In theory, with complete 360-degree anechoic data on a loudspeaker and sufficient acoustical and geometrical data on the listening room and its layout it would be possible to estimate with good precision what would be measured by an omnidirectional microphone located in the listening area of that room. By making some simplifying assumptions about the listening space, the data set described above permits a usefully accurate preview of how a given loudspeaker might perform in a typical domestic listening room. Obviously, there are no guarantees, because individual rooms can be acoustically aberrant. Sometimes rooms are excessively reflective (“live”) as happens in certain hot, humid climates, with certain styles of interior décor and in under-furnished rooms. Sometimes rooms are excessively “dead” as in other styles of décor and in some custom home theaters where acoustical treatment has been used excessively. This form of post processing is offered only as an estimate of what might happen in a domestic living space with carpet on the floor and a “normal” amount of seating, drapes and cabinetry.
For these limited circumstances it has been found that a usefully accurate Predicted In-Room (PIR) amplitude response, also known as a “room curve” is obtained by a weighted average consisting of 12 % listening window, 44 % early reflections and 44 % sound power. At very high frequencies errors can creep in because of excessive absorption, microphone directivity, and room geometry. These discrepancies are not considered to be of great importance.
Horizontal Frequency Response (0° to ±90°):
Vertical Frequency Response (0° to ±40°):
Horizontal Contour Plot (not normalized):
Horizontal Contour Plot (normalized):
Vertical Contour Plot (not normalized):
Vertical Contour Plot (normalized):
Horizontal Polar (Globe) Plot:
This represents the sound field at 2 meters - above 200Hz - per the legend in the upper left.
Vertical Polar (Globe) Plot:
This represents the sound field at 2 meters - above 200Hz - per the legend in the upper left.
On-Axis Response Linearity
Impedance Magnitude and Phase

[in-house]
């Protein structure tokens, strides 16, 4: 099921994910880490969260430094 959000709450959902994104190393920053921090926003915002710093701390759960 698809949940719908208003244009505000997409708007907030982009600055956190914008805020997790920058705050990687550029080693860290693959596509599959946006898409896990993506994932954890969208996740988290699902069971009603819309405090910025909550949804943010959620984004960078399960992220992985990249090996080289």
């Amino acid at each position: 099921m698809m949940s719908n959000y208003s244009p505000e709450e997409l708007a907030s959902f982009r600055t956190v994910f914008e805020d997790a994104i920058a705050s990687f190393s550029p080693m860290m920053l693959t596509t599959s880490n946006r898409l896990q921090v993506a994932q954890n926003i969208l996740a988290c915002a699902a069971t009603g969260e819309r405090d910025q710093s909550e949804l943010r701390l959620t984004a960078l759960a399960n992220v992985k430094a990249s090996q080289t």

Harmonic Distortion at 86dB @ 1m:
Harmonic Distortion at 96dB @ 1m:
Dynamic Range (Instantaneous Compression Test)
The below graphic indicates just how much SPL is lost (compression) or gained (enhancement; usually due to distortion) when the speaker is played at higher output volumes instantly via a 2.7 second logarithmic sine sweep referenced to 76dB at 1 meter. The signals are played consecutively without any additional stimulus applied. Then normalized against the 76dB result.
The tests are conducted in this fashion:
- 76dB at 1 meter (baseline; black)
- 86dB at 1 meter (red)
- 96dB at 1 meter (blue)
- 102dB at 1 meter (purple)
The purpose of this test is to illustrate how much (if at all) the output changes as a speaker’s components temperature increases (i.e., voice coils, crossover components) instantaneously.
Step Response and Group Delay
Parting / Random Thoughts
If you want to see the music I use for evaluating speakers subjectively, see my Spotify playlist.
I always listen to speakers before I measure them. This ensures I am not swayed by the measurements before I listen. Listening done on-axis but I also turned the speakers to face out into the room as well. I found on-axis to provide the best overall response. Listening volume between 80-95dB at 4m.
- Good sensitivity at 89.4dB @ 2.83v/1m. Which, interestingly, is the exact same average sensitivity I measured with the C2+. Go figure!
- Linearity shows some issues. Namely, it suffers due to some odd behavior from 1-3kHz. Partly due to the CTC spacing between the midwoofers and partly due to diffraction. There is also a HF boost which is found in all the other Emotiva speakers using this tweeter. It resulted in the speaker sounding treble heavy which needed to be remedied via EQ for me to enjoy the speaker.
- F3 is higher than I’d have expected for its size so make sure you have a subwoofer that you can use to take the pressure off this speaker.
- Beamwidth is about ±40-50° through the midrange so not much of an issue with off-axis seating except for the 1.5-2kHz region where the beamwidth narrows very quickly.
- Output wrt distortion is good through the midrange but does show quickly increasing distortion below 100Hz. This is understood, though, as the response of the speaker is already falling off at 12dB/octave below this frequency. Again, use a subwoofer.
- Compression is all over the map here. The HF compression is really wonky; similar to what we saw in the C2+ speaker though maybe a bit worse, depending on what frequency/SPL you are evaluating.
I was really curious to see how this speaker sounded and measured compared to the Emotiva C2+ which I tested previously (link). There were some pretty clear issues with the C2+ in regard to its horizontal radiation pattern which result in a narrow pattern through the midrange. I attributed that to the distance of the side woofers and partly to the dual mids. I expected the C1+ would fare better. That does seem to be the case. Although, the response linearity itself does have irreparable issues which EQ cannot remedy. I think a few modifications would help this speaker a good deal. For example, a steeper crossover slope on the woofers would clean up the directivity mismatch in the midrange and imrpove the overall response.
As stated in the Foreword, this written review is purposely a cliff’s notes version. For more details about the performance (objectively and subjectively) please watch the YouTube video.